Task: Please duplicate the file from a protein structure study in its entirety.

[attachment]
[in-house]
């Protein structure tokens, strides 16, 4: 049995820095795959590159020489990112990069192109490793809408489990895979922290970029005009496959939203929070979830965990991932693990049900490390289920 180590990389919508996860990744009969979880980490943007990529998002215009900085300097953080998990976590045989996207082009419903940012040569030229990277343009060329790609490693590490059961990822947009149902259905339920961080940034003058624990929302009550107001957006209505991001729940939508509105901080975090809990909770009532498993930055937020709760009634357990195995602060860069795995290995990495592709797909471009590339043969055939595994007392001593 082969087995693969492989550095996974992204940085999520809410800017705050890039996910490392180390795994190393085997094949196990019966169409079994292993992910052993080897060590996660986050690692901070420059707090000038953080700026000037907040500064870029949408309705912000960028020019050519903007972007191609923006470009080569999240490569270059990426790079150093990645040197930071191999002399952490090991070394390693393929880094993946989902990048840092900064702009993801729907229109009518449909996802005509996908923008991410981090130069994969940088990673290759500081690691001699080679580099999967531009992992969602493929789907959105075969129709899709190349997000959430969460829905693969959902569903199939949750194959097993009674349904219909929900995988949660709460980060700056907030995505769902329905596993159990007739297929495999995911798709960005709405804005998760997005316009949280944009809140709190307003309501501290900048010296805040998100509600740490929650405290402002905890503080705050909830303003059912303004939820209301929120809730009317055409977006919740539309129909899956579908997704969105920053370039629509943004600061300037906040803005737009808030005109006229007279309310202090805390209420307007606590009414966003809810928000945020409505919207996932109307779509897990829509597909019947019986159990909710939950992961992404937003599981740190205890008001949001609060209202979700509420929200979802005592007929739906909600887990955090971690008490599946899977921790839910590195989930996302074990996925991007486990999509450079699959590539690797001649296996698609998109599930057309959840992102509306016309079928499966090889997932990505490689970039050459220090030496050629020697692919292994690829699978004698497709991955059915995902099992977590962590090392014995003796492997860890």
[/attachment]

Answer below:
[in-house]
């Protein structure tokens, strides 16, 4: 049995820095795959590159020489990112990069192109490793809408489990895979922290970029005009496959939203929070979830965990991932693990049900490390289920 180590990389919508996860990744009969979880980490943007990529998002215009900085300097953080998990976590045989996207082009419903940012040569030229990277343009060329790609490693590490059961990822947009149902259905339920961080940034003058624990929302009550107001957006209505991001729940939508509105901080975090809990909770009532498993930055937020709760009634357990195995602060860069795995290995990495592709797909471009590339043969055939595994007392001593 082969087995693969492989550095996974992204940085999520809410800017705050890039996910490392180390795994190393085997094949196990019966169409079994292993992910052993080897060590996660986050690692901070420059707090000038953080700026000037907040500064870029949408309705912000960028020019050519903007972007191609923006470009080569999240490569270059990426790079150093990645040197930071191999002399952490090991070394390693393929880094993946989902990048840092900064702009993801729907229109009518449909996802005509996908923008991410981090130069994969940088990673290759500081690691001699080679580099999967531009992992969602493929789907959105075969129709899709190349997000959430969460829905693969959902569903199939949750194959097993009674349904219909929900995988949660709460980060700056907030995505769902329905596993159990007739297929495999995911798709960005709405804005998760997005316009949280944009809140709190307003309501501290900048010296805040998100509600740490929650405290402002905890503080705050909830303003059912303004939820209301929120809730009317055409977006919740539309129909899956579908997704969105920053370039629509943004600061300037906040803005737009808030005109006229007279309310202090805390209420307007606590009414966003809810928000945020409505919207996932109307779509897990829509597909019947019986159990909710939950992961992404937003599981740190205890008001949001609060209202979700509420929200979802005592007929739906909600887990955090971690008490599946899977921790839910590195989930996302074990996925991007486990999509450079699959590539690797001649296996698609998109599930057309959840992102509306016309079928499966090889997932990505490689970039050459220090030496050629020697692919292994690829699978004698497709991955059915995902099992977590962590090392014995003796492997860890």